Wednesday, February 20, 2013

Reflection on student videoscribe projects

My sixth-graders are about to finish up a project using Videoscribe to create plot diagrams. Working cooperatively, they have created original images to represent the main events in a novel they read, written a script for the events, and placed the events on a plot diagram in the form of a movie. Today I hope my students will be able to AirDrop me their product.

We have two more steps as a class. The first is to debrief. I intend to ask the students about the problems they encountered and prod them for solutions or ways they can foresee these problems in the future. The second step as a class is a celebration party where we look at all of the finished products. I hope to post them on a blog I just created for student work (empty still) at

Here are some of the lessons about cooperative work and technology that I have observed with my students. I look forward to hearing their feedback about what they think did not go as planned and what did.

1.     During class, students may need to call parents for passwords.
This is okay.

2.     Some students will be technologically ahead of others.
While using videoscribe, one group realized that they could not pause while recording audio and video. They realized they could record their audio using quicktime instead and then import it and match it to their pictures. This was a good solution for them.

Another group with a similar problem tried using vokaroo, but it would not import for them.

And a third student is still struggling with the fact that he can’t pause videoscribe while recording audio and video. He hasn’t figured out that he should use a different application for recording audio. (In the end, he found a very good workaround.)

3.     Students don’t think of the same workarounds that I do.
One student found that her app would only record for five minutes. Instead of seeking a different app that would allow her to work longer, she made two separate recordings. In my mind, I was thinking, “Why don’t you use Quicktime instead?” I think Quicktime would have provided a better alternative because she could have accomplished the same task with one file and no significant additional work, but my students don’t know about using Quicktime this way. The bigger problem, in this case, is that they don’t seek out better answers and they don’t use each other as resources.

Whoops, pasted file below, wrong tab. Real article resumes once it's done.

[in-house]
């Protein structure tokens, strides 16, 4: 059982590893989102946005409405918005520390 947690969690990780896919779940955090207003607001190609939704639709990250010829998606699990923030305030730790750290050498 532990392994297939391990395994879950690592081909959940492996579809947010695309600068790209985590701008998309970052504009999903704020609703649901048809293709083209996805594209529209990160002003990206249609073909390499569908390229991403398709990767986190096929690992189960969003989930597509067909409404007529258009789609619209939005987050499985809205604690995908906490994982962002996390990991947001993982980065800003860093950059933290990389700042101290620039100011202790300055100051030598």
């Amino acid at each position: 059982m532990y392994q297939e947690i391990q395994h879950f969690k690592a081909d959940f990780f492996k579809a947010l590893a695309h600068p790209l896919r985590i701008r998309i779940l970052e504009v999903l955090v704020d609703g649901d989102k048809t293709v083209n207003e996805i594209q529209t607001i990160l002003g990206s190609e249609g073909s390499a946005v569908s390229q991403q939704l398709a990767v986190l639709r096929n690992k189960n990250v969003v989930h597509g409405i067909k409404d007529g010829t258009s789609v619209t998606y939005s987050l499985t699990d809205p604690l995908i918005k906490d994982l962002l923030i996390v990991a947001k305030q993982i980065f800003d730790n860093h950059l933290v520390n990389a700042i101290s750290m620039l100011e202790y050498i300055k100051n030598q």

4.     Trial apps expire.
While I love the app Videoscribe, the cost is high, so we used the trial version which was only valid for seven days. I alerted students numerous times that they had only seven days with the app, and that they should not download the program until they were ready to record, but several students had their trial expire becaue the timing was off.

My students realized they could email the app creator and get a two-day extension (kudos, students!), but that did not last long because Videoscribe was getting too may emails from sixth grade students in Korea and started emailing back that he would not extend their trials.

5.     Students will need extra time.
My sixth-graders don’t have great time management skills. They have had plenty of time in class to complete this project. They spent too much time on the drawing part and did not foresee that the later parts of the project would take time. Because of this, it has been a rush to finish last minute, even with extensions.

6.     Students have trouble finding time outside of class to work cooperatively.
My students had ample time outside of class to work, but as sixth graders who don’t necessarily live near one another, there are factors other than time at play. Many students were away for the past week on Lunar Break.

Others live far enough away from each other that they can’t work cooperatively if it means they have to be in the same room. This is a big problem with Videoscribe. My students are used to cooperative work using google docs, with enormous flexibility, so they can easily spot the limitations in Videoscribe.